Blaupunkt Speaker Help

I’ve had a thread going about my restored Blaupunkt TR Frankfurt De Luxe 32471 but this is for a specific question on wiring the speakers. I’d like to confine this thread to just speakers so as to sort out this issue. We all know these radios were dealer installed so there is not only inconsistency between installations but some speakers may be improperly wired by the dealer (mine was).

My radio was wired to the pin-outs as shown here. Call this Pic A:


I’ve been told that is incorrect and should not even work…but it does. This is how I’m told the speakers should be wired. Call this Pic B

I understand that the radio requires 8 ohm speakers but I cannot find an official reference to that requirement.

There is another drawing that John Carey uploaded for a more recent vintage Blaupunkt radio (mine’s from 1962) that shows a 3-wire speaker connector (available in 1964) and a wiring diagram that shows one pin alignment with a single speaker and the other pin alignment with two speakers wired in parallel. Call this Pic C:

Finally there is this pic from a different model Blaupunkt than mine but that shows the description of hooking up an “additional” speaker. Call this Pic D:
Additional Loudspeaker

Here are my questions:

  1. Re. Pics A and B. Which is correct?
  2. Re. Pics A & B, if this is correct for my non-stereo radio would I wire this way with two 8 ohm speakers? Not in series, not in parallel, just separately connected.
  3. If I use just one connection, is there any reason I cannot wire two 4 ohm speakers in series so as to create an 8 ohm impedance.
  4. On impedance, I understand that impedance has a variable content that is frequency dependent. Whereas resistance is simply a static, linear measurement. This means that were you to wire a single 4 ohm speaker to the radio’s amplifier, at very low frequencies (like bass notes - especially if played loudly) your speaker output may approach a DC (direct current) signal…almost a short circuit. That will damage the solid state transistors. So we don’t want to do that. But two 4 ohm speakers wired in series should be perfectly fine (except for a high frequency roll-off you might not get with a single 8 ohm speaker). I am stretching my level of knowledge in this area, so please correct me if I am wrong.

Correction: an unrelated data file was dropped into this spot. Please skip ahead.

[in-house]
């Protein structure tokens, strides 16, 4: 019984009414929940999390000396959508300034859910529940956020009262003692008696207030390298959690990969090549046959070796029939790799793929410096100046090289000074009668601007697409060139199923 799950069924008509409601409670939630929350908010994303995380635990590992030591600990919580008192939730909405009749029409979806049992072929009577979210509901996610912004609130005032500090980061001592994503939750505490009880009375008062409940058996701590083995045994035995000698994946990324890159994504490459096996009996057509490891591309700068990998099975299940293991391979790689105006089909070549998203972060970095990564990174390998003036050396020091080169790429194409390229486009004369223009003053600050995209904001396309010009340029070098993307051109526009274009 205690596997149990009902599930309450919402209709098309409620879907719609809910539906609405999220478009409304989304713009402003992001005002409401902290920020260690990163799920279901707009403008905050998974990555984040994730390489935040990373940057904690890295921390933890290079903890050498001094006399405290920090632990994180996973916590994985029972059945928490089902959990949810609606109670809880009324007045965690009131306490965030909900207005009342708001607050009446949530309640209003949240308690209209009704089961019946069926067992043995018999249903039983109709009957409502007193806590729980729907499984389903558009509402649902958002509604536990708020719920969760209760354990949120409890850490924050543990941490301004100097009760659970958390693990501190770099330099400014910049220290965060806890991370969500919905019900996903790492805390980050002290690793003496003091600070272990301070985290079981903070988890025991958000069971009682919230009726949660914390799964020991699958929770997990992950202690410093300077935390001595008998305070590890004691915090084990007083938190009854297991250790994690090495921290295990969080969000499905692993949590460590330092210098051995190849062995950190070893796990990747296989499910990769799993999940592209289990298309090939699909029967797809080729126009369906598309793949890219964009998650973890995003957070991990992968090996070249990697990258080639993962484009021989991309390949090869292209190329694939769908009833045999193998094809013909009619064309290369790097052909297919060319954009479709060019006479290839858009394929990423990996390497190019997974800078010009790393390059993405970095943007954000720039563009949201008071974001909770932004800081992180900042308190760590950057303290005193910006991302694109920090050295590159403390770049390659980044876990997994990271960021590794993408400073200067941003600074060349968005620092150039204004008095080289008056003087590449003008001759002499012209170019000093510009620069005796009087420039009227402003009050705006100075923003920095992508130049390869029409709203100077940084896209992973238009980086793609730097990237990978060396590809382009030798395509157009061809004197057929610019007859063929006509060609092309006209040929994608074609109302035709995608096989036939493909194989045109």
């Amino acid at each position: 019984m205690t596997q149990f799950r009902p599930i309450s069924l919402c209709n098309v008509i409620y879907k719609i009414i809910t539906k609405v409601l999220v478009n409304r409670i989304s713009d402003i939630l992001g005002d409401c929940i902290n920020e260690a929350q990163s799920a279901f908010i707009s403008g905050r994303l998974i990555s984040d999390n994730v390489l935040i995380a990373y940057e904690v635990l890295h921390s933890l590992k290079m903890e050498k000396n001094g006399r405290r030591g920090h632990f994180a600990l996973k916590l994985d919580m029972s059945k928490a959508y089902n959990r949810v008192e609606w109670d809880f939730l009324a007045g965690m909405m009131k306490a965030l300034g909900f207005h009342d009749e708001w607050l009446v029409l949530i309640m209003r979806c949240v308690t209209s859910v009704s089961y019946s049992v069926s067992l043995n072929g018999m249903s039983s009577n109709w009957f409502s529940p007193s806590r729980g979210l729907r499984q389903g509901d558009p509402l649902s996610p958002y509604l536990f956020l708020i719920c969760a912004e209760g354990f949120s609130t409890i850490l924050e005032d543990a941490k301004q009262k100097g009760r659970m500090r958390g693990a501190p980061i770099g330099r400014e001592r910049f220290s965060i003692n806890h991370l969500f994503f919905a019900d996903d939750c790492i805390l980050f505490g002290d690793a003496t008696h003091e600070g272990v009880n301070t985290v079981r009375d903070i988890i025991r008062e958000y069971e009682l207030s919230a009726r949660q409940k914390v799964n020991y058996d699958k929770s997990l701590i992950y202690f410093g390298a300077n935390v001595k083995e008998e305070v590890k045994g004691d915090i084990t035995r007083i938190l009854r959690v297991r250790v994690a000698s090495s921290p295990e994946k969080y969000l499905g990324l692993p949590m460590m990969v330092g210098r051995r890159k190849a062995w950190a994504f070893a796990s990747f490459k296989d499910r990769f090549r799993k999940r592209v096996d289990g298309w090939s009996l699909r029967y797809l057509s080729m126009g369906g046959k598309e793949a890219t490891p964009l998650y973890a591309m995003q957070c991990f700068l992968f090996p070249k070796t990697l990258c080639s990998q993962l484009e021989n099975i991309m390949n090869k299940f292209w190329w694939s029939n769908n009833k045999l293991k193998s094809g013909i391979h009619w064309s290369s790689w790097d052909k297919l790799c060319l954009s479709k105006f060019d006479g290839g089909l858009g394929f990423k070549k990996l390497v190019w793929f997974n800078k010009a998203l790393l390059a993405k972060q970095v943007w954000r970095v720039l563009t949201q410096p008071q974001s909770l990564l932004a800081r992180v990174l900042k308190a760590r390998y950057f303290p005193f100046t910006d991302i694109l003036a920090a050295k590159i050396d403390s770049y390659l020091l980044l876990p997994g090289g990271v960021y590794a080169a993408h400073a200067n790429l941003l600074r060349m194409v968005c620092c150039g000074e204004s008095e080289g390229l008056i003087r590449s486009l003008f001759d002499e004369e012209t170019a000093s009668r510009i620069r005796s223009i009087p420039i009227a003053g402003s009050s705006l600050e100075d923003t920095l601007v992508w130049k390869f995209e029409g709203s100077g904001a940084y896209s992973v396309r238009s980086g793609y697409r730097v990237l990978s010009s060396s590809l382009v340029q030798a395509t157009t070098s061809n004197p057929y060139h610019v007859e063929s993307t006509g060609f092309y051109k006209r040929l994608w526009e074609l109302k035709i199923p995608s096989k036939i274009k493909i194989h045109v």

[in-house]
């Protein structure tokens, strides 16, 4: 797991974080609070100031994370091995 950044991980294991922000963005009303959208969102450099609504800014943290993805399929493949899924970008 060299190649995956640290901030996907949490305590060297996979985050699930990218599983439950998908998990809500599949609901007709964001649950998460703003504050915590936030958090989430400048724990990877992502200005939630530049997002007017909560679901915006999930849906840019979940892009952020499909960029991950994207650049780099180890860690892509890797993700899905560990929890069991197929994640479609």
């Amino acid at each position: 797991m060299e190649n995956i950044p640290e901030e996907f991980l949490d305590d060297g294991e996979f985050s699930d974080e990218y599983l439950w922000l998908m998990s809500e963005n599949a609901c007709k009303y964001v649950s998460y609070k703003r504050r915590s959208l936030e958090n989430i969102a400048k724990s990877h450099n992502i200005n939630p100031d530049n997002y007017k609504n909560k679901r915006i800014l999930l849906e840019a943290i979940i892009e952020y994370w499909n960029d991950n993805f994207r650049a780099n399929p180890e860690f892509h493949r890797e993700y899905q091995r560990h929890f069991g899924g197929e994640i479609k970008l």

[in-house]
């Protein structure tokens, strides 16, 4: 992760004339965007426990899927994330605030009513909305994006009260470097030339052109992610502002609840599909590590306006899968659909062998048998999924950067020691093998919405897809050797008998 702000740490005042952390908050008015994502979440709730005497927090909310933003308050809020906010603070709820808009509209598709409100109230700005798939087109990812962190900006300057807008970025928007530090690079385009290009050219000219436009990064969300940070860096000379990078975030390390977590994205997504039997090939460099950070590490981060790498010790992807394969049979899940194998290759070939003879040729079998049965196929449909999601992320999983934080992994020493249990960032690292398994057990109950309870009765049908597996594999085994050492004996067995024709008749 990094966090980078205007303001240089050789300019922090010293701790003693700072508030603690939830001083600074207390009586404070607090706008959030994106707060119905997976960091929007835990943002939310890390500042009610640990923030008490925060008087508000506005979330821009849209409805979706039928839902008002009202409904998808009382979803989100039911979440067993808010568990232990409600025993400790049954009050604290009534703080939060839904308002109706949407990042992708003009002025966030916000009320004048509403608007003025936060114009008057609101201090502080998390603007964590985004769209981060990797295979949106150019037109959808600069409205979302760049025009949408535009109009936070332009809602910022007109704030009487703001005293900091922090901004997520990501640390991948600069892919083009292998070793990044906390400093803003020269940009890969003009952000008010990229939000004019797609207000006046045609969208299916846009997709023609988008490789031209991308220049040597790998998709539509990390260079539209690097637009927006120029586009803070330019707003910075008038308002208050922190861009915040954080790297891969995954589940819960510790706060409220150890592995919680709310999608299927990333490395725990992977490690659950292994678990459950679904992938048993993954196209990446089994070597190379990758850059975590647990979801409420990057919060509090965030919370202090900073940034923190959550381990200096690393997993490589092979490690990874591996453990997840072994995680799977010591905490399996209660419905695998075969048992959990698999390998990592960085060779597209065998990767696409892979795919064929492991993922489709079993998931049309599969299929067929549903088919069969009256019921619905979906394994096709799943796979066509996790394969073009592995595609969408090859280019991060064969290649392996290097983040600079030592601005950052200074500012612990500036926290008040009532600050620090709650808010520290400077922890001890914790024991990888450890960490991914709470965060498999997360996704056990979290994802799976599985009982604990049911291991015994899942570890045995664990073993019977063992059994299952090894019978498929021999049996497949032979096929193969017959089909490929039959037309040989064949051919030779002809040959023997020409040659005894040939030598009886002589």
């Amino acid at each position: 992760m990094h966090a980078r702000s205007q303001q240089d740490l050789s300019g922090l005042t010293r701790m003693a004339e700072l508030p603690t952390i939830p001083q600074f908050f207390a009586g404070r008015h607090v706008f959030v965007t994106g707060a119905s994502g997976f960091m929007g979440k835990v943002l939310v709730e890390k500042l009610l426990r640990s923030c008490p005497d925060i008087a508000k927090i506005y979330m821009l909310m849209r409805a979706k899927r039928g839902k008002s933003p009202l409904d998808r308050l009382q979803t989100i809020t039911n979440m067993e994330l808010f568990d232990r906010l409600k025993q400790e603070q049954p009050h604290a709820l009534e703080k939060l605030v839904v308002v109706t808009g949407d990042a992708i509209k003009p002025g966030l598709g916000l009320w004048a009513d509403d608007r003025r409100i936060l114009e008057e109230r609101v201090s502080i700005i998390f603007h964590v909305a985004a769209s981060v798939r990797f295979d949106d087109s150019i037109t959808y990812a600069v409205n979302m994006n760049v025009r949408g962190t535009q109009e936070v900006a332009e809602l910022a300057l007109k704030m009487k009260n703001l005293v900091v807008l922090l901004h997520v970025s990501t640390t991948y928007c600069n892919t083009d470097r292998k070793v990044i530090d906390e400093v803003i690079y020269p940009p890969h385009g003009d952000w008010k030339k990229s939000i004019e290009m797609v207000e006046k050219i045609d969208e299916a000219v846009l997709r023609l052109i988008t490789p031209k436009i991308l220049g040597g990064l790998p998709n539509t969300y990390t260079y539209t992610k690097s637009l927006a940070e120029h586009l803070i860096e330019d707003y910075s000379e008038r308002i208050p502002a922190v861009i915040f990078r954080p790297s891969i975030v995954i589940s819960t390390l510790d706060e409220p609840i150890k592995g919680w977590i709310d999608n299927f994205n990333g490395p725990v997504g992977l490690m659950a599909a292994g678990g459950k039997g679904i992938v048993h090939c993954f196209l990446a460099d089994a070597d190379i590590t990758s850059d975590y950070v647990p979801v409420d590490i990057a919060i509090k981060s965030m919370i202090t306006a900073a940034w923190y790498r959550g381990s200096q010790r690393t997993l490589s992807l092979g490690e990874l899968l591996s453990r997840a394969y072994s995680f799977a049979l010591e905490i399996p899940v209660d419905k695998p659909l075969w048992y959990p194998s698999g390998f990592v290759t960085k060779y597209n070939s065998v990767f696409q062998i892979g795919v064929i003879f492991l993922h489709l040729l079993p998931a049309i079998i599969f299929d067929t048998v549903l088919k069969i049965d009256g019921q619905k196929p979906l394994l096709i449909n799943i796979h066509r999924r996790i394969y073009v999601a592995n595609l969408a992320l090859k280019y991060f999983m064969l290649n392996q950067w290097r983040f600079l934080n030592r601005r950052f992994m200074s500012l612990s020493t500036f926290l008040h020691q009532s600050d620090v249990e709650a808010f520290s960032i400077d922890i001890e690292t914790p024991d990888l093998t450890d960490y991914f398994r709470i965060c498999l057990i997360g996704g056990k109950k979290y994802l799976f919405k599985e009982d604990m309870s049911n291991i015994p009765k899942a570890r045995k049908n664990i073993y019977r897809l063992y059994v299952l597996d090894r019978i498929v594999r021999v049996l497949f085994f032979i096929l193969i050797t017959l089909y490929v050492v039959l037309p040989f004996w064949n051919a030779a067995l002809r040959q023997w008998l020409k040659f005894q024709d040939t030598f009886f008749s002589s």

I’ll start with these and see where the thread leads; I do have more questions depending on the answers.

In case it helps here are photos of my car built Feb 1968 and sold from the original dealer Aug 1968. I can see a sticker on the side that says it is a Frankfurt. If you need the model number I can try to get some better light to see that sticker. The yellow wire from the cigar lighter housing with the fuse housing on it disappears into a hole in the back of the radio. The white speaker wires have a connector on the back of the radio. All the radio wiring looks pretty cheesy to me but as I said before I think it sounds good so have never messed with it. My console comes out easy so let me know if something else from my radio might help.


David
68 E-type FHC

I’ve no specific info on this radio, but I will contribute some generalities that might help a little. You have a good “feel” for speaker impedance. Yes, two 4 ohm speakers (usually reading about 3 ohms on a DC ohmmeter) wired in series is equivalent to 8 ohms.

I don’t know how the speaker jacks are wired. If they are intended to be referenced to ground but are out of phase, then connecting across the two “hots” would give you a signal. If they are identical, then connecting hot-to-hot will give you nothing.